• Insert Graphic - Include sample generation by generation chart here to “historic Métis ancestor”

From a genealogical perspective, in order to become a MNO citizen you need to demonstrate an ancestral connection to the Métis Nation.  This is based on the MNO’s definition of Métis that was unanimously adopted by the 2004 MNO Annual General Assembly in 2004 and is presently in the MNO’s bylaws.  This definition reads:

Citizenship in the MNO shall be limited to individuals interested in furthering the objects of the MNO and who are Métis within the definition adopted by the MNO in accordance with the Métis National Council, which is as follows:

Métis means a person who self-identifies as Métis, is distinct from other Aboriginal peoples, is of historic Métis Nation ancestry, and is accepted by the Métis Nation.

This definition is consistent with the Métis National Council’s National Definition for Citizenship within the Métis Nation that was adopted in 2002.  The National Definition is also in place in all of the Métis Nation’s other governments across the Métis Nation Homeland, including, the Manitoba Métis Federation, Métis Nation – Saskatchewan, Métis Nation of Alberta and Métis Nation British Columbia.

The adoption of these definitions was an exercise of the Métis Nation’s inherent right to self-determination as a distinct Aboriginal people.  The MNO definition provides for the following four conditions to be met for Métis citizenship:

  • self-identification as Métis,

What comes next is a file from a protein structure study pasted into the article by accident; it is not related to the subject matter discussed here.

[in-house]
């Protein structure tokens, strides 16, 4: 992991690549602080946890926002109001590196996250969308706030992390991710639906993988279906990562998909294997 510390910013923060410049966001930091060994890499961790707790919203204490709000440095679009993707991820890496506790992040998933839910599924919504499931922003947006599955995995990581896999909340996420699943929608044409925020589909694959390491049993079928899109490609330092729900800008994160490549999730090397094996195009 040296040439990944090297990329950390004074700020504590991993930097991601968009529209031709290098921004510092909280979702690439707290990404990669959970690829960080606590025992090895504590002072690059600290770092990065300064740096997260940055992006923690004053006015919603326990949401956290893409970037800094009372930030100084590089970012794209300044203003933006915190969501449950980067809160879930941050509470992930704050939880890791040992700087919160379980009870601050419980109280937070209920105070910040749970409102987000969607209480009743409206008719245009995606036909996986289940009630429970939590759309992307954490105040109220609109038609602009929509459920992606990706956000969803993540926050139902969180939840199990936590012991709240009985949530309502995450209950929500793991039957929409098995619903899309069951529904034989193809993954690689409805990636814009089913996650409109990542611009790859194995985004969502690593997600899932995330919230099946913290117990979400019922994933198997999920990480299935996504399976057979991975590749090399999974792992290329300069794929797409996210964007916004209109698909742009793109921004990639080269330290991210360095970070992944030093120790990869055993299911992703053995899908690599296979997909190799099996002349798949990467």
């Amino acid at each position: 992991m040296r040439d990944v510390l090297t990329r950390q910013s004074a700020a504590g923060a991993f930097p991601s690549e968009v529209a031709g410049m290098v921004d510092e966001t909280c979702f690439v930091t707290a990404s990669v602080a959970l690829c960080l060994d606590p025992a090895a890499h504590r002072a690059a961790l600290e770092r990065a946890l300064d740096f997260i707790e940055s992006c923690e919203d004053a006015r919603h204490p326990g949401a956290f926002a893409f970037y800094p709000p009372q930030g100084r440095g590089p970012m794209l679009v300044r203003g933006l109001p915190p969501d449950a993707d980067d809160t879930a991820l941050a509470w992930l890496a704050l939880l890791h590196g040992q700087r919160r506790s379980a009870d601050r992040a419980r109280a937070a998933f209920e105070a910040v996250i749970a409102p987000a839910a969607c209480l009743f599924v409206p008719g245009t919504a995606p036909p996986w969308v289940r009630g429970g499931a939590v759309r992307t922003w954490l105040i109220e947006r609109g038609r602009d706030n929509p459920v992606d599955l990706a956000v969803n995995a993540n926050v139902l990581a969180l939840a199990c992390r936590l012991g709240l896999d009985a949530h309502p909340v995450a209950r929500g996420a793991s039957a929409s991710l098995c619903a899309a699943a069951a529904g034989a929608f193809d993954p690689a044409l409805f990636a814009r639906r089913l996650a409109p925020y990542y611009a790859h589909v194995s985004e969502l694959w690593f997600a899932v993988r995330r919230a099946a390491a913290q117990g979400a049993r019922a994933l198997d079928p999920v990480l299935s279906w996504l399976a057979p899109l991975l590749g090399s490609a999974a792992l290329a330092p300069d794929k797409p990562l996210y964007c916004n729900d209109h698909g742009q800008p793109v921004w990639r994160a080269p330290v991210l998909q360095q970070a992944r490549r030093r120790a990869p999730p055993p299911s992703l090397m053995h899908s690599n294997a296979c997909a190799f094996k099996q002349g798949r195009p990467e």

• proof of historic Métis Nation ancestry,
  • is distinct from other Aboriginal peoples, and
  • is accepted by the Métis Nation.

Notably, in 2003, the Supreme Court of Canada in its judgment in R. v. Powley recognized that “[a] Métis community can be defined as a group of Métis with a distinctive collective identity, living together in the same geographic area and sharing a common way of life.  The court also added that section 35 of the Constitution Act, 1982, “…represents Canada’s commitment to recognize and value the distinctive Métis cultures, which grew up in areas not yet open to colonization.”    In both of these conclusions, the court emphasized the distinctiveness of Métis culture and collective identity

Thus to enjoy Métis citizenship it is not enough for an individual to point simply to an Aboriginal ancestor (i.e., a First Nation ancestor).  Métis identity and rights stem from a distinctive Métis history, culture and way of life that emerged in the Métis Nation Homeland.  As the MNO’s Interim Registry Policy notes, a successful applicant must have a documented genealogical connection to a “Métis ancestor, not an Indian or Aboriginal ancestor.”

“Métis ancestors” are identified in the historic record in various ways.  For example, by and large in Ontario, the term “Métis” is not seen.  For the most part, the term “Halfbreed” is used and may be modified in various ways (i.e. French Breed, Other Breed, English Breed, Breed, etc.).  As well, other terms in the historic record can be proof of a historic Métis ancestor too (i.e., chicot, bois-brule, Canadien, northmen, etc.).  As well, in some cases the context of the timeframe, kinship connections, and location of where the Métis ancestor was living may also need to be factored into a determination.   

As mentioned in the guide’s introduction, many applicants may not know where to look to find documents that identify Metis ancestors in Ontario, since they are not as well-published or known.  It is for these reasons that the MNO has decided to develop this guide.  This guide will provide an applicant with some basic knowledge about how to conduct genealogical research.  It also provides a catalogue of sources to assist your research.  Put together, the set out methodology and the various sources identified in this guide can likely provide the information necessary for an applicant to be able to trace themselves – generation by generation – back to an historic Metis ancestor in Ontario or throughout the Métis Nation.  By demonstrating an ancestral connection to a historic Métis ancestor through documented proof, an individual will meets the MNO’s requirements for citizenship.